Posts Tagged ‘OU’

Taking One for the Team (Part 2)

November 19, 2013 12 comments

I’m not an expert in whole language. I know just enough about the practice to be dangerous. I probably know more about it than Superintendent Barresi, however. On that note, let’s explore the highlights of part 2 of the District 2 Candidate Meeting. This section includes questions from the audience and responses from both Barresi and one potential challenger, Linda Murphy. As with the first section, I forced myself to sit through the whole thing.

  • 6:20 Barresi claims that the US Department of Education is more scared of us (states) than we are of them. She claims to fight with them frequently and that they don’t know what to do with her. If her idea of fighting includes stepping aside and letting them dictate how our state wrote its waiver to NCLB, I agree. If it includes adopting all of the du jour reforms of the hour in order to apply for (and not receive) Race To The Top funds, I agree. If she’s talking about winning a single battle with the feds that appreciably improves the learning conditions of students or the working conditions of teachers, I must be missing something.
  • 9:05 Barresi states, “If you don’t measure, you don’t care.” It’s one of the things she keeps saying. In part one, she said, “If you don’t measure it, it doesn’t matter.” Somehow, we have become a society that only cares about the things that can be counted. Scratch that, I think I’d rather say it this way: WE CAN’T LET SOCIETY DECIDE IT ONLY CARES ABOUT THINGS THAT CAN BE COUNTED! The qualitative things are important too. Of the things that count, only a few can be measured. (If I stick with this long enough, I’ll have a t-shirt or bumper sticker.)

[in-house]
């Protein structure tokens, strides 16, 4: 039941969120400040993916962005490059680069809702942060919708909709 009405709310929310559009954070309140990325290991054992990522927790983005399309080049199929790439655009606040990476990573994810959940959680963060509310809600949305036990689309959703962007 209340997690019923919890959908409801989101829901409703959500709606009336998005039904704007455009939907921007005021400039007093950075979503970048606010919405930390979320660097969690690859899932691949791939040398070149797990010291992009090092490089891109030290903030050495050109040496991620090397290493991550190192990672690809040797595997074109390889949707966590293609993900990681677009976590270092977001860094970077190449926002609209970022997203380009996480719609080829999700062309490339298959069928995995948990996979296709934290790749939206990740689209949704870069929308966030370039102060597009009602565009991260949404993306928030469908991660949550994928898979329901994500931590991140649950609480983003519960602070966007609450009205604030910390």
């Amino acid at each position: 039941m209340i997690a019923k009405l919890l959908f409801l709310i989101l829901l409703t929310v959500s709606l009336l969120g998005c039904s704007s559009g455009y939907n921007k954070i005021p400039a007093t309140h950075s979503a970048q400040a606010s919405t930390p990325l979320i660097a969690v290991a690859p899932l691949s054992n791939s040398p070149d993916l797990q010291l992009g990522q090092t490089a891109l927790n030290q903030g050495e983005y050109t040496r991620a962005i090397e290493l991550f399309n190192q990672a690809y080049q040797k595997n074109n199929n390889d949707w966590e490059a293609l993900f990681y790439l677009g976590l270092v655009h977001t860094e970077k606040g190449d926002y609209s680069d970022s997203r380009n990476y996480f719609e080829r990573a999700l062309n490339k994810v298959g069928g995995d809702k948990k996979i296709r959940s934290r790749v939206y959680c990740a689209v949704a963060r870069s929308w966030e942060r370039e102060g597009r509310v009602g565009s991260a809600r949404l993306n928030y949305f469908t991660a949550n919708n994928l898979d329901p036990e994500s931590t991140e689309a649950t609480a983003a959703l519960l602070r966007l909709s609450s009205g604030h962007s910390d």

• 11:15 She claims that her hands are tied about the textbook committee because of the state constitution, which she doesn’t want to change. I don’t see why not. We vote on silly state questions every couple of years. Sometimes, we even do so in a way that really hurts funding for education (SQ 766, anyone)? If something is outdated in the state constitution, work on it. That’s part of the process.
  • 14:20 She repeats the statement that Limited Knowledge means that students are reading two grade levels behind. It doesn’t. It’s somewhere between one and eight correct responses away from proficient, which in theory is on grade level.
  • 16:15 She responds to a question about the third grade retention law by stating that the intent is for identification of struggling readers to be a process spanning from Kindergarten to grade three. That’s four school years. Between the passage of the legislation in 2011, schools have had two years to prepare.
  • 16:30 This is the statement I teased in the intro: “I’m now finding out … University of Oklahoma believes in Whole Language. So they’re teaching Whole Language.” So we’re having to go back with high school teachers and teach them phonics-based instruction. Don’t even get me started on that.” Well, Dr. Barresi. You started. Let’s discuss.
    Once upon a time, colleges of education around the country debated the best approach to teaching literacy to the youngest students. While some dabbled in Whole Language instruction for a year or two (much like one might have dabbled in speech pathology a year or two), Phonics won the day. The claim is baseless. It is a continuation of her war on academia. She’s engaging in party politics on a Saturday morning seven months before the primary. Anything she can make sound liberal is red meat for her audience. I heard both laughter and anger after posting that comment on Twitter earlier. Mostly anger.
    Plus, I don’t see any mention of Whole Language here or here.
  • 21:30 Barresi responds to a question about liberal teachers by saying, “There will still be liberal teachers after the Common Core, unless the local board acts.” I have to ask: should school boards be actively finding and eliminating the liberals in their midst? Maybe she misspoke. Or I misheard. Nope. I just listened again. I heard correctly.